On Wednesday 4th March we were again on the move. We were short of transport at that time, and the Battery Officer sent me into Bandoeng to try to pick up a car because he had heard that a number had been abandoned due to the shortage of petrol. I took Walt on the back of the motor cycle and away we went to town. We cruised around for some time but failed to find any abandoned. However there were plenty of cars about and we thought we would take one. Several times Walt picked a nice car but the door was either locked or else there was no switch key. Eventually we found a big Lagonda or Mercedes-Benz, I don’t remember which, in a car park, complete with switch key. Walt was just about to get in when the native driver walked up and beat him to it. In the end we gave up the search and returned to camp. As we passed the aerodrome the air-raid warning went and we debated whether to return to town, because the place would be deserted, but the sight of the usual flight of Japs probably influenced us as we continued our way back, and after a burst of machine gun fire, saw someone coming down by parachute. It was later learned this was a Dutch airman.
Later that day we left for Taskmalaja, arriving late at night, where we were billeted in a school, but only for two days. This was only a small place, but there was an aerodrome near, and this was to be the rendezvous for British troops in Java, and we were to act as ground defence. Our Officer acquired a car soon after our arrival, a beautiful new Chevrolet, and I was given the job of driving it. Then on the Friday 6th March we moved from the school out of the drome, and deployed to cover the roads approaching. Another Regiment with Bofors moved in later and next day were in action when the drome was raided by planes.
It was surprising how two of the biggest men in our Battery cracked up during the raid. One, an ex-guardsman, was manning a machine-gun mounted for anti-aircraft work, but he was so frightened that I believe he cried, while the other chap has an anti-aircraft gun in the ditch covering the road. When the raid was over the gun was still in the ditch, and shortly after when the chap returned he explained that he had been to the lavatory, in the jungle.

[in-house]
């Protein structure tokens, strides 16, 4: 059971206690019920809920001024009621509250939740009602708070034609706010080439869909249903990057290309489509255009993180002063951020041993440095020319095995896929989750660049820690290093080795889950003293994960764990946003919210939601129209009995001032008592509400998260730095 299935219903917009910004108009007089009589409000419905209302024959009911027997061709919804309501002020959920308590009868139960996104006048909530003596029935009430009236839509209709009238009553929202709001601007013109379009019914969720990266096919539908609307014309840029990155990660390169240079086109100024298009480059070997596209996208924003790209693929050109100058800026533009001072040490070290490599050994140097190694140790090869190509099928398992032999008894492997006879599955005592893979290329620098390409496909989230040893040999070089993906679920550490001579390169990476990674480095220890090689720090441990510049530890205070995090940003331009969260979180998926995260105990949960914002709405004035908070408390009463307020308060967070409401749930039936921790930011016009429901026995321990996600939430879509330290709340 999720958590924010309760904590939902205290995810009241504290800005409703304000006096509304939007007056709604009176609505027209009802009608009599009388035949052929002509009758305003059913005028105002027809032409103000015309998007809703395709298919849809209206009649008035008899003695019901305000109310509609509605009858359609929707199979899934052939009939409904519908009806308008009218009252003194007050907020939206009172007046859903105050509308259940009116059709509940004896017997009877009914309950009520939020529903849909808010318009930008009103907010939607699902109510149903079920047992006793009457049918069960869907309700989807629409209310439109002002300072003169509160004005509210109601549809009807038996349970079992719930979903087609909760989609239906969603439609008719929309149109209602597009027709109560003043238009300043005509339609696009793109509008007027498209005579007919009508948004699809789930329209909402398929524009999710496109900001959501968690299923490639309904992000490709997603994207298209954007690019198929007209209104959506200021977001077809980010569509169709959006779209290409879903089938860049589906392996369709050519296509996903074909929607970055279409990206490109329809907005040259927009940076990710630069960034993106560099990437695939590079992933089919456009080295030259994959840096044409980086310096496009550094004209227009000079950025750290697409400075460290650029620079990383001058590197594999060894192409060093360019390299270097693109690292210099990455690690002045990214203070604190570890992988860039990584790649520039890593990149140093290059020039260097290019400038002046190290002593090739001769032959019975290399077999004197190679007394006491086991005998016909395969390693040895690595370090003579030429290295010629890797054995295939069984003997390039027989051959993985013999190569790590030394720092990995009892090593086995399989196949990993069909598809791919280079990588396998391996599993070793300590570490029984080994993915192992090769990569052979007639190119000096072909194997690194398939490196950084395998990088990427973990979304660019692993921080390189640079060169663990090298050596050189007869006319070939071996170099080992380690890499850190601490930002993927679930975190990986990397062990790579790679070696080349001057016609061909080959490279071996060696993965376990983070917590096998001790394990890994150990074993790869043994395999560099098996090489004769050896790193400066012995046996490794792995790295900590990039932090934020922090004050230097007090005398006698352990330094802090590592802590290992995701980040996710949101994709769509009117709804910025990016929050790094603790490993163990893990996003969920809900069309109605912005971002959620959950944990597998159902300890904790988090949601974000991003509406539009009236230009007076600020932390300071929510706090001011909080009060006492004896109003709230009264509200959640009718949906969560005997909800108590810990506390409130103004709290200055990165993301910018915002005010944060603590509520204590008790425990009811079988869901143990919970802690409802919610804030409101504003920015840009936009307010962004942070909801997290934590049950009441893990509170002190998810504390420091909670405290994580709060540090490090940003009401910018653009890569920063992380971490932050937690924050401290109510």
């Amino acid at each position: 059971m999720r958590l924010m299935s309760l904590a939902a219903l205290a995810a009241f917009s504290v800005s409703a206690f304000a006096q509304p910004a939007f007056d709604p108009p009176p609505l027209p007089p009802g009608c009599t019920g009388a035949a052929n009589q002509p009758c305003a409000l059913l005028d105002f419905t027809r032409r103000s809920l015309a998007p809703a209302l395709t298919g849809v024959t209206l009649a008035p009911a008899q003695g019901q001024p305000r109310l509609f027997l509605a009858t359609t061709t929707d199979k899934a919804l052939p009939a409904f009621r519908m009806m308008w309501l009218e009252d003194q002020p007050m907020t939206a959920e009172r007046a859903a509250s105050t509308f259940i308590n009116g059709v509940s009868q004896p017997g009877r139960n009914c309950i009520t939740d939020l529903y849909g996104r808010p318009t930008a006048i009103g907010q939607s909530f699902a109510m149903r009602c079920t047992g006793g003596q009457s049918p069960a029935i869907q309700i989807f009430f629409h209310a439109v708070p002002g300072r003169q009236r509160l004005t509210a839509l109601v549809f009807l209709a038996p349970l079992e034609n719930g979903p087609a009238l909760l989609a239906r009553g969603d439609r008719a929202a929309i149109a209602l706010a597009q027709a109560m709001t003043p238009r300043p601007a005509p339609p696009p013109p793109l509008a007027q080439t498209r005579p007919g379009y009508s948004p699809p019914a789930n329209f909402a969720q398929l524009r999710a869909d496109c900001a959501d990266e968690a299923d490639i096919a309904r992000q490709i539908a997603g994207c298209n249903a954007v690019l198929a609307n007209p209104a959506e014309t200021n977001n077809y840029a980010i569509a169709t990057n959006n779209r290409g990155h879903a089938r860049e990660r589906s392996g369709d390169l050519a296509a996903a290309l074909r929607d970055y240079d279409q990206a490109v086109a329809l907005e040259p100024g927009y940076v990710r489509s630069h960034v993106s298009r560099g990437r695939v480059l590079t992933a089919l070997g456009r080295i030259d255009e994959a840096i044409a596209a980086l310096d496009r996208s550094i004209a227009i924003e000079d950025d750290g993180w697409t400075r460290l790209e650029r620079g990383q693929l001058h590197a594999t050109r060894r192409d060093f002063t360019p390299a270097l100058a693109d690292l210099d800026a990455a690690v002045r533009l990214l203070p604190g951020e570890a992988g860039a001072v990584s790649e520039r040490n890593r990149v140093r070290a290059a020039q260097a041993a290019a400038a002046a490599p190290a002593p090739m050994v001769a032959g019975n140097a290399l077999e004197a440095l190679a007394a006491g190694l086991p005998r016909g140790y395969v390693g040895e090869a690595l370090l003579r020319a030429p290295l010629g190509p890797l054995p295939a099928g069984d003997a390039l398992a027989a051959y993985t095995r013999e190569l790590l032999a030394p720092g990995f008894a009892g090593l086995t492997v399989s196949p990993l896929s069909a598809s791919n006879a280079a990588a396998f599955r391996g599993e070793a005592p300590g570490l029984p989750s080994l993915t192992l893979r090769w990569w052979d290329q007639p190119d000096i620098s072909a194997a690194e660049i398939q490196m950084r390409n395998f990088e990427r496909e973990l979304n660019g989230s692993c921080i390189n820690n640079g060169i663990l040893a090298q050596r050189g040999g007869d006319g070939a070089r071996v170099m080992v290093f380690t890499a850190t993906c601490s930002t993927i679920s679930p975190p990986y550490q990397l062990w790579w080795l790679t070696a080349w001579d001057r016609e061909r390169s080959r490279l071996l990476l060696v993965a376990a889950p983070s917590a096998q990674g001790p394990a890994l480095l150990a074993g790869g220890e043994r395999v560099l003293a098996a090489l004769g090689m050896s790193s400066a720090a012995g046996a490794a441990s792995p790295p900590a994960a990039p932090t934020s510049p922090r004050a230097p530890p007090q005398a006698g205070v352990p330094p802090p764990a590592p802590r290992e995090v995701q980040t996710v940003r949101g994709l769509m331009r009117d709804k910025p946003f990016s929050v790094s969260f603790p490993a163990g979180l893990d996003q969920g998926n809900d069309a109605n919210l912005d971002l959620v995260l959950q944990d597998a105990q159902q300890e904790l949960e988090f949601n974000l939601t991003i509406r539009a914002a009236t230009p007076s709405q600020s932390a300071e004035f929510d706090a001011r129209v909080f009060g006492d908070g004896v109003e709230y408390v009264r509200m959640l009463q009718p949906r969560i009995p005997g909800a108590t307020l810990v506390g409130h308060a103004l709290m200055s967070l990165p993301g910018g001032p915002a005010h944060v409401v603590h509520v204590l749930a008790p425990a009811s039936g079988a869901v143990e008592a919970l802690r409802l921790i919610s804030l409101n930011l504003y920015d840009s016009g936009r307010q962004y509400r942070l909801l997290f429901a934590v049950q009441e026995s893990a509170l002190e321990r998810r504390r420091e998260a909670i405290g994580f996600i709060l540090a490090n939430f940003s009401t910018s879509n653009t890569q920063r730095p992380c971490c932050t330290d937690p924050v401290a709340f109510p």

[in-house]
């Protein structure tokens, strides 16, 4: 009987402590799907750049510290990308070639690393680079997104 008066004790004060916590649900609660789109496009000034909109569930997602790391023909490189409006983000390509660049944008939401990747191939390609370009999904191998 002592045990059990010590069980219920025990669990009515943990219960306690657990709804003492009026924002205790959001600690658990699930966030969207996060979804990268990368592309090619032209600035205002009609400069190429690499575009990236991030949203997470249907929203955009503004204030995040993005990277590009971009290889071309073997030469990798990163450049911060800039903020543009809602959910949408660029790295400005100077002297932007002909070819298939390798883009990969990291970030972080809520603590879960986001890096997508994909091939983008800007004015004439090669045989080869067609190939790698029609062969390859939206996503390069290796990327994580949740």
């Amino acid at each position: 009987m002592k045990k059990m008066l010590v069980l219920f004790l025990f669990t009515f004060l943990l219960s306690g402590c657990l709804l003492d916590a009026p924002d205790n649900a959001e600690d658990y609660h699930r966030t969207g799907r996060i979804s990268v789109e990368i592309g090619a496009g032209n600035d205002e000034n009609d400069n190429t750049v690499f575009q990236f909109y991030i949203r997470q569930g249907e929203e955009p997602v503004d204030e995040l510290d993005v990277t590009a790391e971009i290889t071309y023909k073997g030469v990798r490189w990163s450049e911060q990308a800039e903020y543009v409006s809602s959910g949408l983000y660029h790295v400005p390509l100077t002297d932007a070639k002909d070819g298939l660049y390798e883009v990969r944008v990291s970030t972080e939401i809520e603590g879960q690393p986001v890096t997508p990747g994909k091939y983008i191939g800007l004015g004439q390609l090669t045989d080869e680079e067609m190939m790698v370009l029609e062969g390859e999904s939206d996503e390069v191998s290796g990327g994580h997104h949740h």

During the afternoon of Sunday 8th March 1942 a contingent of R.A.F. arrived at the drome, and from what I have gathered since, there were two from Narberth amongst them. The R.A.F. Officer in charge was senior to any of our Officers, and gave orders that there was to be no firing around the drome if any Japs appeared, because this was to be the rendezvous for all R.A.F. All of our men deployed around the drome were collected, and with me leading, driving the Officer’s car, and three Lorries following we were away!
I didn’t know where we were heading for, but we soon caught up with other units and formed part of a long convoy. Progress had been rather slow, with frequent stops, and shortly after darkness fell we pulled up again. The time went by and still the vehicles in front did not move, and then we received the great shock. An Officer came along on a motor cycle, and ordered Battery Commanders to destroy all ammunition, with the exception of a few rounds of .303 which were to be kept for self-defence, and he also said we were now Prisoners of War!